University of Georgia research isn’t done just by professors in laboratories in Athens, Ga. It’s also conducted in fields, orchards and gardens statewide by UGA Cooperative Extension agents, who look to solve problems for the people in their counties.
“We’re not trying to split atoms,” said Jenkins County Extension Coordinator Wade Parker. “We’re trying to do research that has immediate results for farmers.”
Jenkins County farmers grow a lot of cotton. Parker’s research focuses on what cotton varieties and chemicals will work best for farmers in the south Georgia county.
Statewide, Extension has offices in 158 of Georgia’s 159 counties. “County agents are in a prime position to know the needs and the questions their producers are having difficulty finding answers to, or that there are no answers to,” Southwest District Extension Director Ken Lewis said. “They’re on the ground seeing the problems along with the farmers every day.”
But they’re not alone. Agents often call to get information from Extension specialists (UGA College of Agricultural and Environmental Science faculty with advanced degrees in a particular field) for information.
Sometimes the questions demand more thorough answers. That’s when agents work with specialists to plan research projects, ranging from wine grape disease testing to blueberry replant fumigation trials to organic cover crop seed production to carrot variety trials. Traditional peanut, cotton, soybean and corn trials are the norm.
“I think research goes back to the very core, the very roots of Cooperative Extension,” Lewis said. He calls it a “win, win, win situation” on the part of the agent, farmer and specialist.
Beverly Sparks, associate dean for Extension, sees it as “a two-way exchange.”
“The producers see a problem and then bring it to us,” she said. “Then we research it and get the information out there through our agents in a real, applied sort of way.”
In southwest Georgia, Calhoun County Extension Coordinator Paul Wigley has worked alongside both Extension specialists and farmers to test more than 40 fungicides in almost 100 different combinations on a multitude of different peanut varieties.
In this project, he looks for fungicides that combat a disease called Rhizoctonia peg rot, which plagues Calhoun County’s 15,000 acres of peanuts. His work adds up to money saved for his farmers, who produce an average of 4,000 pounds of peanuts per acre. Since 2003, the small county has gained $79 million in peanut profits.
“Our job is to provide non-biased, research-based information, and that’s what we’re all trying to do,” Wigley said.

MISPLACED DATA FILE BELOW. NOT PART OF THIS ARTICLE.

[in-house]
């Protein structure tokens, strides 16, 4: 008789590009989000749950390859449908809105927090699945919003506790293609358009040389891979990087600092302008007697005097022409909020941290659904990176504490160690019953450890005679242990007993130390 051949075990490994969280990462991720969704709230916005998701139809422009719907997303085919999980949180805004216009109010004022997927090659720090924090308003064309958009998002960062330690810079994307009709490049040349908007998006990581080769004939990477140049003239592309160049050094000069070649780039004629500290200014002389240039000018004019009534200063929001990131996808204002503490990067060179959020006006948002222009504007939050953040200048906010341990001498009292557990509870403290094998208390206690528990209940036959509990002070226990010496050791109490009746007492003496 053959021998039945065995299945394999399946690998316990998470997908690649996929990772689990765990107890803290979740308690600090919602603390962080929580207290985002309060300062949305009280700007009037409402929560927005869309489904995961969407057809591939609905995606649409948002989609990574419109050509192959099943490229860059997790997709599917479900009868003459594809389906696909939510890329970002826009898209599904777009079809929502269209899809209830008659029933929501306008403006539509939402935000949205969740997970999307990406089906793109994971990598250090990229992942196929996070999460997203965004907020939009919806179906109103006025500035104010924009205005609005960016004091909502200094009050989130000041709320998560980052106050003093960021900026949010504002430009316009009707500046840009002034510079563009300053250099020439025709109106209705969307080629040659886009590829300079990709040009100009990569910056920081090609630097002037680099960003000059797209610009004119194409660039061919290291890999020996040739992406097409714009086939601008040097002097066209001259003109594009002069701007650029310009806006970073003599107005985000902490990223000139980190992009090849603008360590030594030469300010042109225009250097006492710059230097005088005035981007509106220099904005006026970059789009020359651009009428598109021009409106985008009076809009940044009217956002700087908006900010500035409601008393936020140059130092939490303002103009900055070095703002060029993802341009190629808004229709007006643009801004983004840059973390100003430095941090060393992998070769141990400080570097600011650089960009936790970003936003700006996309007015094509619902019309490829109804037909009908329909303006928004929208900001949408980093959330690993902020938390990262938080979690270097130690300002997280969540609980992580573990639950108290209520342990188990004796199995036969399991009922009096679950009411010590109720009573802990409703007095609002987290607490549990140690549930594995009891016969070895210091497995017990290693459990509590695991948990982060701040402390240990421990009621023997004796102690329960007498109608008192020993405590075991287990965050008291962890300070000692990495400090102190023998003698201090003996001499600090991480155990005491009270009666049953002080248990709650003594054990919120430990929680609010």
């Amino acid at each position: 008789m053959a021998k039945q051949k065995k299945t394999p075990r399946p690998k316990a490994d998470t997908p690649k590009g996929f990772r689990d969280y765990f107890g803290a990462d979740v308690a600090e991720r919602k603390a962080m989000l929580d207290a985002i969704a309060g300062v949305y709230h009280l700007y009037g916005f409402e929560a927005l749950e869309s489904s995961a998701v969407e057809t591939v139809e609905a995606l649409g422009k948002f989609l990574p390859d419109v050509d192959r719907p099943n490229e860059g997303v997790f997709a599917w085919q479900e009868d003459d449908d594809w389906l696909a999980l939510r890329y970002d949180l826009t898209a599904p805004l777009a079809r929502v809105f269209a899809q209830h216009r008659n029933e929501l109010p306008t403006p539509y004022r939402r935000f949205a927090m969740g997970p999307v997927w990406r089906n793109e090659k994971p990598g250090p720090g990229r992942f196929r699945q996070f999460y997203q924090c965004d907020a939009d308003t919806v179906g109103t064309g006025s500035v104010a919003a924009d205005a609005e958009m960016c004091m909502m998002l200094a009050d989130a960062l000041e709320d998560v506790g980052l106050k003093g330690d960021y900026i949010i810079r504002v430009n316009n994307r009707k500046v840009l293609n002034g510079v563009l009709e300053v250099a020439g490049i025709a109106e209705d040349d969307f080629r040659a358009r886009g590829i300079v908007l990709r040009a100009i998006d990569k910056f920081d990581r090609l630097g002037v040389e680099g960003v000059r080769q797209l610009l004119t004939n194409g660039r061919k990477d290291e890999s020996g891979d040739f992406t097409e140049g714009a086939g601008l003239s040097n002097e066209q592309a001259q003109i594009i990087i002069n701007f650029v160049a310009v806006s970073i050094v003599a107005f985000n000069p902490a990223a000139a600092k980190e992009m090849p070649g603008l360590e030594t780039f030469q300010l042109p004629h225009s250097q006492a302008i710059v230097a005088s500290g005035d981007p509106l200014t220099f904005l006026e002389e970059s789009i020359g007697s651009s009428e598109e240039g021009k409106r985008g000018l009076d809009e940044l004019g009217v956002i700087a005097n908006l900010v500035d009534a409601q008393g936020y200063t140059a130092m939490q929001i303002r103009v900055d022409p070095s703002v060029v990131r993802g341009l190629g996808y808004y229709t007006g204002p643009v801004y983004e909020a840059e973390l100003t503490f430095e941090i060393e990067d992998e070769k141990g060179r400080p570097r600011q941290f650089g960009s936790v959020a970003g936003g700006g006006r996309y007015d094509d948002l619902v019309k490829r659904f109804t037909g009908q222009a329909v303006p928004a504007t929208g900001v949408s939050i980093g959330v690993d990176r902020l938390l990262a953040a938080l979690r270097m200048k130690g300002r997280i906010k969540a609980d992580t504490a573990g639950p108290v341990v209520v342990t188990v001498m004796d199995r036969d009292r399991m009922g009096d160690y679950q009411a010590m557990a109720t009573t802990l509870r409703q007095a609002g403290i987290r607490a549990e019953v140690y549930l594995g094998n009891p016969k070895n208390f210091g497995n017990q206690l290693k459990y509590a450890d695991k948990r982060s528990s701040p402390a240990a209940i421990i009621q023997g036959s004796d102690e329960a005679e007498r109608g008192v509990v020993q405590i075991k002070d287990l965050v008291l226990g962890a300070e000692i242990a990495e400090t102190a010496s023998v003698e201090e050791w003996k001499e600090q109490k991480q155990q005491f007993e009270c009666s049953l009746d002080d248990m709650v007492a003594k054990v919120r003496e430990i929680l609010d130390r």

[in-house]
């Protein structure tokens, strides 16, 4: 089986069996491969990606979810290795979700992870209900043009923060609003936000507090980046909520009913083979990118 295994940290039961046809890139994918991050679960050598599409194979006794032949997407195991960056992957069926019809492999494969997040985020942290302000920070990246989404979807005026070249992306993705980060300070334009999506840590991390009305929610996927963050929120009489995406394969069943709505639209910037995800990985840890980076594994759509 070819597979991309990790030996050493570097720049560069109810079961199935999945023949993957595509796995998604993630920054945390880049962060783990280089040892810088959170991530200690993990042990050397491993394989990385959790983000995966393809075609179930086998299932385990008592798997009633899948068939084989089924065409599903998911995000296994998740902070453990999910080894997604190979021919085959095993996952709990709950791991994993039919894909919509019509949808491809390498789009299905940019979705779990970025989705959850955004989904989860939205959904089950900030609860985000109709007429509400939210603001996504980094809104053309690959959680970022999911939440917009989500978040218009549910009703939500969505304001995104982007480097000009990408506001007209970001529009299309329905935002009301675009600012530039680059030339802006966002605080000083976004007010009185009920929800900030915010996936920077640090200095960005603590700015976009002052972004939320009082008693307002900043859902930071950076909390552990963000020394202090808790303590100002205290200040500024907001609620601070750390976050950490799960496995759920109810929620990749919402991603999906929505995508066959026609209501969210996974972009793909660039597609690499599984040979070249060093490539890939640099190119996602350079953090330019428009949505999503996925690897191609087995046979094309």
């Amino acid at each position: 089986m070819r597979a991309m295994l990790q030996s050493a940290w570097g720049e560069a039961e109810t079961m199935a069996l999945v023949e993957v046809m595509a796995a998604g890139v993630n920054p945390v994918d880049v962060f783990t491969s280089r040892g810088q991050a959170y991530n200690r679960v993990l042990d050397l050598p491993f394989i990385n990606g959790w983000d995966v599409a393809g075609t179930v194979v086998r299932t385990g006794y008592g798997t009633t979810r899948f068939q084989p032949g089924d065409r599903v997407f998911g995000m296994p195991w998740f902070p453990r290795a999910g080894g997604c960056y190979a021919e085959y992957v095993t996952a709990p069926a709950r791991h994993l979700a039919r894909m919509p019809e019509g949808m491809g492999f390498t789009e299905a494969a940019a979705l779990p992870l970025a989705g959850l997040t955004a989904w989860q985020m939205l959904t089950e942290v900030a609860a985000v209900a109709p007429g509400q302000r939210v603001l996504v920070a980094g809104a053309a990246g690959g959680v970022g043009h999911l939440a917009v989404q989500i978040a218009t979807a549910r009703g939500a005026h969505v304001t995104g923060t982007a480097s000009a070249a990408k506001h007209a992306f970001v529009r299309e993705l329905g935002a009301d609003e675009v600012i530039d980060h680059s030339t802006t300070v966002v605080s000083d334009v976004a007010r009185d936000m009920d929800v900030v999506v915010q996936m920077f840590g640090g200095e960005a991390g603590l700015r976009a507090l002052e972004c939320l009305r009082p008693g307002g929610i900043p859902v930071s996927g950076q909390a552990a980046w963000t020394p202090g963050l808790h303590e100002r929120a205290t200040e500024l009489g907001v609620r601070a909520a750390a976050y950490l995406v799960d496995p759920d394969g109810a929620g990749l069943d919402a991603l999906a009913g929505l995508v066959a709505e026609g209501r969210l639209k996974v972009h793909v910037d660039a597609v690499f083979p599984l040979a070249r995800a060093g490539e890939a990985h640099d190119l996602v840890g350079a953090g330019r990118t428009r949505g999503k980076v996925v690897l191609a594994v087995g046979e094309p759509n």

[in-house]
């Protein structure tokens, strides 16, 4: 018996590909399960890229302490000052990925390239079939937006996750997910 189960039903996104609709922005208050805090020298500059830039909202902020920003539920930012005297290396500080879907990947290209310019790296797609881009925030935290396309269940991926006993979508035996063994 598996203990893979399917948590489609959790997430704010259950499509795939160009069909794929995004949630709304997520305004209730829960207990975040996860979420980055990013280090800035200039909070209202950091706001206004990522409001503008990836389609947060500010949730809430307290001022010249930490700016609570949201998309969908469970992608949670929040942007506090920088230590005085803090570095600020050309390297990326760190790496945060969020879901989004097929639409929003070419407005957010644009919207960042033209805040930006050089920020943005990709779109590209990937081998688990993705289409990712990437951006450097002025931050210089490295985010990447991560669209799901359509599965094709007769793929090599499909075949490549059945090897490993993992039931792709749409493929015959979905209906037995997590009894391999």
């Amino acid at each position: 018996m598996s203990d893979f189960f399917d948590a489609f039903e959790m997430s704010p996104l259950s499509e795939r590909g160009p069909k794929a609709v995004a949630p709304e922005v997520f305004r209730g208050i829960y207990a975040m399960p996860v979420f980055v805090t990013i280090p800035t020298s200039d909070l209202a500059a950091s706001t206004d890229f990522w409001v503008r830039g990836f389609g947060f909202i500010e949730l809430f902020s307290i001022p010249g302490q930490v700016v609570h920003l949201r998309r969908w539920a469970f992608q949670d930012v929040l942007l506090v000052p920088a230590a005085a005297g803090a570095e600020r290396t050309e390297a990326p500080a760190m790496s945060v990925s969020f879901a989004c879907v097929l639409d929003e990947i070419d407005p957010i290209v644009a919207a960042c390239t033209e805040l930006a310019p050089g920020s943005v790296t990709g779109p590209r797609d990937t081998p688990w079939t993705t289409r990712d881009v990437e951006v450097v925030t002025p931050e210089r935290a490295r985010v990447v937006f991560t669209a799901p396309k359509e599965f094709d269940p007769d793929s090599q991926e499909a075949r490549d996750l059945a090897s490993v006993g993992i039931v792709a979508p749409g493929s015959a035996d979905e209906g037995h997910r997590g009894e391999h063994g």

Wigley’s counterpart in Upson County, Extension Coordinator Wes Smith, works with beef cattle producers, many who work day jobs and spend their off time as cattlemen.
Juggling two jobs is challenging enough, and lately Smith’s producers have experienced the added curveball of rising fertilizer costs. Smith shows his producers how incorporating legumes into a forage program can do two things: Reduce nitrogen requirements and increase forage quality.
“It’s something I can do and my county folks will see the benefits,” he said.
He’s also studied whether cows will eat mown Bermuda grass. “We let them onto the plot a month to six weeks before they calve and let them harvest their own hay,” Smith said. Using this method allows producers to save $40 per cow per year, which can add up to more than $150,000 in savings per year across the county.
Across the state, CAES has eight research and education centers in addition to specialists and researchers located on the UGA campuses in Athens, Griffin and Tifton, and on the Georgia Southern University campus in Statesboro.
At the Southeast Georgia Research and Education Center in Midville, agents conduct additional “on-farm” research. Center superintendent Anthony Black matches them up with specialists who have expertise in the areas they’re working in. The primary crops tested there are cotton, peanuts, soybeans and corn. Other trials include a small grain variety test and a biofuels project.
“The Extension agent research is particularly interesting to me because it’s so easy to transfer to the farm,” Black said. “A farmer can drive up here and see something that could be on his farm in a week if he wanted it to be.”